By Alan Wolf

The much over-hyped “retail apocalypse” may be rearing its ugly head again, at least within the chain-store channel.

According to the latest real estate tally by the retail analysts at Coresight Research, some 7,062 chain store locations have closed this year, compared to 5,864 in all of 2018, CBS News reported.

Most of this year’s carnage came from high-profile bankruptcies and liquidations, including full-line discounter Shopko; children’s clothing retailer Gymboree; women’s clothier Dressbarn; and the Payless shoe store chain.

Others have closed or plan to shutter scores of stores, including RTO furniture and tech chain Rent-a-Center; regional discounter Fred’s; national pharmacies CVS and Walgreens; No. 2 office supply chain Office Depot; the struggling JCPenney; and even Lowe’s, Big Lots and Walmart, Coresight said.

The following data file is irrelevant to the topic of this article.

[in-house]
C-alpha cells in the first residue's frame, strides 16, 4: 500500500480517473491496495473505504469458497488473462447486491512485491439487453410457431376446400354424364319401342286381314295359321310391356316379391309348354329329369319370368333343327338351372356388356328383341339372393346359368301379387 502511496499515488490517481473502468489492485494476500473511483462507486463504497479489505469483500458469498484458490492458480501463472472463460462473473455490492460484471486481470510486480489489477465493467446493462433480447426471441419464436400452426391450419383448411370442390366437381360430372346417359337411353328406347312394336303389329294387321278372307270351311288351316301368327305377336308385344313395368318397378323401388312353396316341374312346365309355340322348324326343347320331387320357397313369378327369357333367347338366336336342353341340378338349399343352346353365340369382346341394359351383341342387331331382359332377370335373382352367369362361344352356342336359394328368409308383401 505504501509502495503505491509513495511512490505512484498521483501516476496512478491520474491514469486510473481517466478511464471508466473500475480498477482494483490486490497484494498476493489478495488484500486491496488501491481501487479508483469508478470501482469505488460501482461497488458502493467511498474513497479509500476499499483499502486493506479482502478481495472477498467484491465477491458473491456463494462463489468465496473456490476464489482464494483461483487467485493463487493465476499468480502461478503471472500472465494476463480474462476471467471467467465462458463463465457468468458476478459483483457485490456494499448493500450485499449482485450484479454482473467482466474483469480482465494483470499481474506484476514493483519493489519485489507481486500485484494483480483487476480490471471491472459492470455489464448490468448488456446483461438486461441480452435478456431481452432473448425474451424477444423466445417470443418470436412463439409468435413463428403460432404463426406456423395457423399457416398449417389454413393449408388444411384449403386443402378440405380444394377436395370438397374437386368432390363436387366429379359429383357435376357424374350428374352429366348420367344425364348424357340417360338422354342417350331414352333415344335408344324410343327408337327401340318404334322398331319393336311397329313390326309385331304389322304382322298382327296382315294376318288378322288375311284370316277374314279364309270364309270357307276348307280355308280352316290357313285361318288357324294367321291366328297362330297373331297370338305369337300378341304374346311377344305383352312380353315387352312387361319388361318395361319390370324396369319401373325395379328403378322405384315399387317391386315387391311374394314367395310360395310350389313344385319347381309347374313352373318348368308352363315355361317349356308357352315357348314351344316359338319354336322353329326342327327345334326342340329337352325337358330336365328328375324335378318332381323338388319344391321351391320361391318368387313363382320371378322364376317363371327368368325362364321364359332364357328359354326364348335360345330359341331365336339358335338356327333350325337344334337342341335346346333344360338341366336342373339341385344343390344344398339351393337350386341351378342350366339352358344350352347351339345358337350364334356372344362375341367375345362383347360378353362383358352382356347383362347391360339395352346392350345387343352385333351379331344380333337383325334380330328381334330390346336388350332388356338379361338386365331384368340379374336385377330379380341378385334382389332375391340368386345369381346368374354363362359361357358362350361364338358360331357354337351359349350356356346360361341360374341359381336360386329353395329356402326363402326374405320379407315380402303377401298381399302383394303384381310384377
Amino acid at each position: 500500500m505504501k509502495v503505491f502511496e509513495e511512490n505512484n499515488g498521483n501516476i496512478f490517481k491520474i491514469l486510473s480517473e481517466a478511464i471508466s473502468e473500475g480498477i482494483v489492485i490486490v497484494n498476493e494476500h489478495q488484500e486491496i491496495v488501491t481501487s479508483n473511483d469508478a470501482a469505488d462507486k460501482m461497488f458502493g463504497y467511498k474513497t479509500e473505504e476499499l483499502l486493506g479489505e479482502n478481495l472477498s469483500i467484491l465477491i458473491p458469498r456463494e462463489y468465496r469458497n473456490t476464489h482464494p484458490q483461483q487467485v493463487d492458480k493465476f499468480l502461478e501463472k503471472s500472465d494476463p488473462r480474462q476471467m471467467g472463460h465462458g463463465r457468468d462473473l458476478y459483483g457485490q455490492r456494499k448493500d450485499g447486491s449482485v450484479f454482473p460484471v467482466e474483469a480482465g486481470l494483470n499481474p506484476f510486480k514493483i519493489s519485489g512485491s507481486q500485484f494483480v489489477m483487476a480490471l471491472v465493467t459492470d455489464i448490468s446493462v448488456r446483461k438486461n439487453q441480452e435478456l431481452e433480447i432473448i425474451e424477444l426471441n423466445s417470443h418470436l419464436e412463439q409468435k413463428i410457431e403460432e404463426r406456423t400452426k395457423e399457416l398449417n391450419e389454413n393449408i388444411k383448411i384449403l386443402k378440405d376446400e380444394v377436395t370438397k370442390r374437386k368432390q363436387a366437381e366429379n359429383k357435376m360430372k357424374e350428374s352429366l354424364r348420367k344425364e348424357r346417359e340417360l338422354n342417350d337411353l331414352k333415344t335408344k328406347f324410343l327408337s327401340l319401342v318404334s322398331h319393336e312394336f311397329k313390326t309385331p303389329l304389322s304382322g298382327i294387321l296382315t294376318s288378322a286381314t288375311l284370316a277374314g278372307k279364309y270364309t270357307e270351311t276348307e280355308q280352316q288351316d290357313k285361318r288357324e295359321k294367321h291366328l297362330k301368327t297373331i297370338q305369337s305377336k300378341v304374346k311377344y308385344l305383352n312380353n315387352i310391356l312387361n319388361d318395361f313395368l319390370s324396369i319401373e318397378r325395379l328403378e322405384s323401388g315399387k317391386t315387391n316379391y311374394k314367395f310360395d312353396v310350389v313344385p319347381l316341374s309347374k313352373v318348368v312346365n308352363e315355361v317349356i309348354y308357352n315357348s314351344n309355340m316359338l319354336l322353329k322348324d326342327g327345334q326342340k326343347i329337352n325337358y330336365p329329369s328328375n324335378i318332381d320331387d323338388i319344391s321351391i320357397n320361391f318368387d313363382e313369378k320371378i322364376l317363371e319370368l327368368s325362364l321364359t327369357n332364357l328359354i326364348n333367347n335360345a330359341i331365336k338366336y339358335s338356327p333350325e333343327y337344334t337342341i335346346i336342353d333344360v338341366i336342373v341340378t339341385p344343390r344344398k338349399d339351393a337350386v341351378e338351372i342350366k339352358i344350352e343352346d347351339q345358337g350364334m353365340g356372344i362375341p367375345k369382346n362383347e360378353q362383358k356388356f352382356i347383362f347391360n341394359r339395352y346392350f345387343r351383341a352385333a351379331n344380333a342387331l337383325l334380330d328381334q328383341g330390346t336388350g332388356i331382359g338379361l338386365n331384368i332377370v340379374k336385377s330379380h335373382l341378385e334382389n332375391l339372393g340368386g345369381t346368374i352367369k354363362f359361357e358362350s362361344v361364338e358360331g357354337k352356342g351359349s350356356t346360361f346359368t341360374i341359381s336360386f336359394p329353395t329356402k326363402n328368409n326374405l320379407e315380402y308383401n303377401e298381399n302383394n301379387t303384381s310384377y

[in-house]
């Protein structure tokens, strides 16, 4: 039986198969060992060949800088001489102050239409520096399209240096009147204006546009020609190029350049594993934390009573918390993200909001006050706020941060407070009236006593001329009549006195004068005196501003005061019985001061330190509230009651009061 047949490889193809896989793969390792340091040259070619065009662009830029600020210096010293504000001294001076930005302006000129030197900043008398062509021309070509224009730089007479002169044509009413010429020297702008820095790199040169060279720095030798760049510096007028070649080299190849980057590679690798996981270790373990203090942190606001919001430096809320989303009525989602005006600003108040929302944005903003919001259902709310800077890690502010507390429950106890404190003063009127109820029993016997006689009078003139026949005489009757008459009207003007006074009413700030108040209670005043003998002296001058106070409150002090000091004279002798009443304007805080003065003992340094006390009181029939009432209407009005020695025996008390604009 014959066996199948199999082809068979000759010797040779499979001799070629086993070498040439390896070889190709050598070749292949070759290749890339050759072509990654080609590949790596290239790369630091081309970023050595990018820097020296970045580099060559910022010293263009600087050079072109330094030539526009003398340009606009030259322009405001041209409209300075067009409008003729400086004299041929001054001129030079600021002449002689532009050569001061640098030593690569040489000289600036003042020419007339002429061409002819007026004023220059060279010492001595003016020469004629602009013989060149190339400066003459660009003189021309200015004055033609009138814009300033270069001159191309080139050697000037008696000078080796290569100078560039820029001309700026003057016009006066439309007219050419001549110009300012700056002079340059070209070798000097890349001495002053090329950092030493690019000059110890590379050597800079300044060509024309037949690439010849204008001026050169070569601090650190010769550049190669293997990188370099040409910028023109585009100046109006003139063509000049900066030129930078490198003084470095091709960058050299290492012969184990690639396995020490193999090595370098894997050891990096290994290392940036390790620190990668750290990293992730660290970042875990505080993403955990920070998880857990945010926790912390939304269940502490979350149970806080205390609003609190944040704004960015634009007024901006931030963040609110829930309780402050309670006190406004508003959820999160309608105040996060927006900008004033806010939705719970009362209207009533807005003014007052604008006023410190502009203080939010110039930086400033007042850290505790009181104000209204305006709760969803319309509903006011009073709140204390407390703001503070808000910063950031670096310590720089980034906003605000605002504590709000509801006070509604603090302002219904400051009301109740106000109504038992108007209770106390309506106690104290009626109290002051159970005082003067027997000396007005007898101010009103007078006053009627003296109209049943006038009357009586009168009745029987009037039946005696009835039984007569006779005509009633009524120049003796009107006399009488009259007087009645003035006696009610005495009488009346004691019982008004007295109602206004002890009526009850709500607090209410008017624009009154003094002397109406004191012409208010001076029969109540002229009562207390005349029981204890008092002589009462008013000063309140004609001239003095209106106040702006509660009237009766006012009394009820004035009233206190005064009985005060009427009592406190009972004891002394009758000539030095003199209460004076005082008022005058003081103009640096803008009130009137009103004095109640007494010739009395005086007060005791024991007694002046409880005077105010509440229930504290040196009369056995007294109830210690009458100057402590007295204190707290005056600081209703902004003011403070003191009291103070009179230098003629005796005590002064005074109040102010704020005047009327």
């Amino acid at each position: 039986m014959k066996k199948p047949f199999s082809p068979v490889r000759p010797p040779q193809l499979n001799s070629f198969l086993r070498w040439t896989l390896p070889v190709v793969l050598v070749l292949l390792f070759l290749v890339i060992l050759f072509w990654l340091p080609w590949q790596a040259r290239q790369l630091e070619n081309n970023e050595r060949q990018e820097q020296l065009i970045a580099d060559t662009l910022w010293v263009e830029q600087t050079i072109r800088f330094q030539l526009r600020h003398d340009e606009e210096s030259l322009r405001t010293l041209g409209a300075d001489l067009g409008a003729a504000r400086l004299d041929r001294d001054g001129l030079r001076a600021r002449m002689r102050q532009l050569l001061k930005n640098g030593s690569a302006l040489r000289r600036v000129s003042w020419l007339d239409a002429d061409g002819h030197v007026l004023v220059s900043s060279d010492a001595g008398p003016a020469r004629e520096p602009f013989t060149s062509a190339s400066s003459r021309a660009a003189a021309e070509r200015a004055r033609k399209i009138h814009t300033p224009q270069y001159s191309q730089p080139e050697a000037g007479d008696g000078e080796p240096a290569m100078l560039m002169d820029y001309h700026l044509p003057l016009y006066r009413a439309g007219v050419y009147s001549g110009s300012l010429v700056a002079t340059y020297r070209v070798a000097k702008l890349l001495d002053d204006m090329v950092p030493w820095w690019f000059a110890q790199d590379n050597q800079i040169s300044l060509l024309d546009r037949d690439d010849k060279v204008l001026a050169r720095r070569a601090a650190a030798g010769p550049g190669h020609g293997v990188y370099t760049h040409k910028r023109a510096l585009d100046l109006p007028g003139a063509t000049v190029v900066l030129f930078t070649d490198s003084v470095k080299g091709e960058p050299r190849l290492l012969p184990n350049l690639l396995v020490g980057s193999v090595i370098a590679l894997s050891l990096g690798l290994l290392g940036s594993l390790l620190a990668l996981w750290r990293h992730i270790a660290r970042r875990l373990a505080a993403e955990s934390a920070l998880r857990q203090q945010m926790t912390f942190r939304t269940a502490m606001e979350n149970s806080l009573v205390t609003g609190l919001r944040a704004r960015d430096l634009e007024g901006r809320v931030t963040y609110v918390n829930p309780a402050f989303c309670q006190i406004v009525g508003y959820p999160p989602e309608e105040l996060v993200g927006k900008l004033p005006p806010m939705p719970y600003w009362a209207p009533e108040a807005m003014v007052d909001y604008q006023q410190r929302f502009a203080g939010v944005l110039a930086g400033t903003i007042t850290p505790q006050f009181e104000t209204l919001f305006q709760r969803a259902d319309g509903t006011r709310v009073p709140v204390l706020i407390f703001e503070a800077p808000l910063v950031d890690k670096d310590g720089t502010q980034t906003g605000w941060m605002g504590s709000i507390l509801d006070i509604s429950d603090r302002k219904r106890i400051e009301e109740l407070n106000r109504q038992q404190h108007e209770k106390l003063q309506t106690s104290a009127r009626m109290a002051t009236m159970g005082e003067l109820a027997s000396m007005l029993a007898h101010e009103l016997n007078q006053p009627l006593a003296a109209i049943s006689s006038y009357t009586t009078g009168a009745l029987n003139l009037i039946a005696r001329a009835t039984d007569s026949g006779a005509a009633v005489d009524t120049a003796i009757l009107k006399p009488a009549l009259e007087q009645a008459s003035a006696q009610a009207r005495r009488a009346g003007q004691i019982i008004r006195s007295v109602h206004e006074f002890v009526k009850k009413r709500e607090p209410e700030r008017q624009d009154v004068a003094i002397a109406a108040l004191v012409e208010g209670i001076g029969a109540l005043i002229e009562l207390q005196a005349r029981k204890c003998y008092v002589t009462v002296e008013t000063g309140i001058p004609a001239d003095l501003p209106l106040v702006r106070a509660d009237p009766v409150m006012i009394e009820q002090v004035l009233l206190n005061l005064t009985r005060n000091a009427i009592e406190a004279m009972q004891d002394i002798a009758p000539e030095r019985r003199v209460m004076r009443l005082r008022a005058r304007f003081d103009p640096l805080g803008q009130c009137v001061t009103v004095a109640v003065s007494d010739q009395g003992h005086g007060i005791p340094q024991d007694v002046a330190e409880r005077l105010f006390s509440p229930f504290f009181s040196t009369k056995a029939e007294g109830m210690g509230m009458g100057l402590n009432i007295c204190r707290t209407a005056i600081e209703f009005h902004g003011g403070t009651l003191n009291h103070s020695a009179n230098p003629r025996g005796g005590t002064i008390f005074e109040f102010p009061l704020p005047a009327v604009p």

And, of course, Sears and Kmart, which emerged from bankruptcy earlier this year, continue to shed stores.

Analysts at Moody’s and UBS variously attribute the consolidation to high debt levels – which ultimately did in Toys “R” Us – and to online competition, chiefly from Amazon, CBS said. Others believe the retail marketplace has long been overstored and is simply returning to more sustainable levels after the aggressive real estate buildout of the last several decades.

Nonetheless, some retailers remain in expansion mode, which further belies the apocalyptic premise.  According to Coresight, 3,017 new stores have opened year to date, resulting in a net loss of 4,045 locations, vs. the 7,062 closures in total.

YSN is published by BrandSource parent company AVB Inc.

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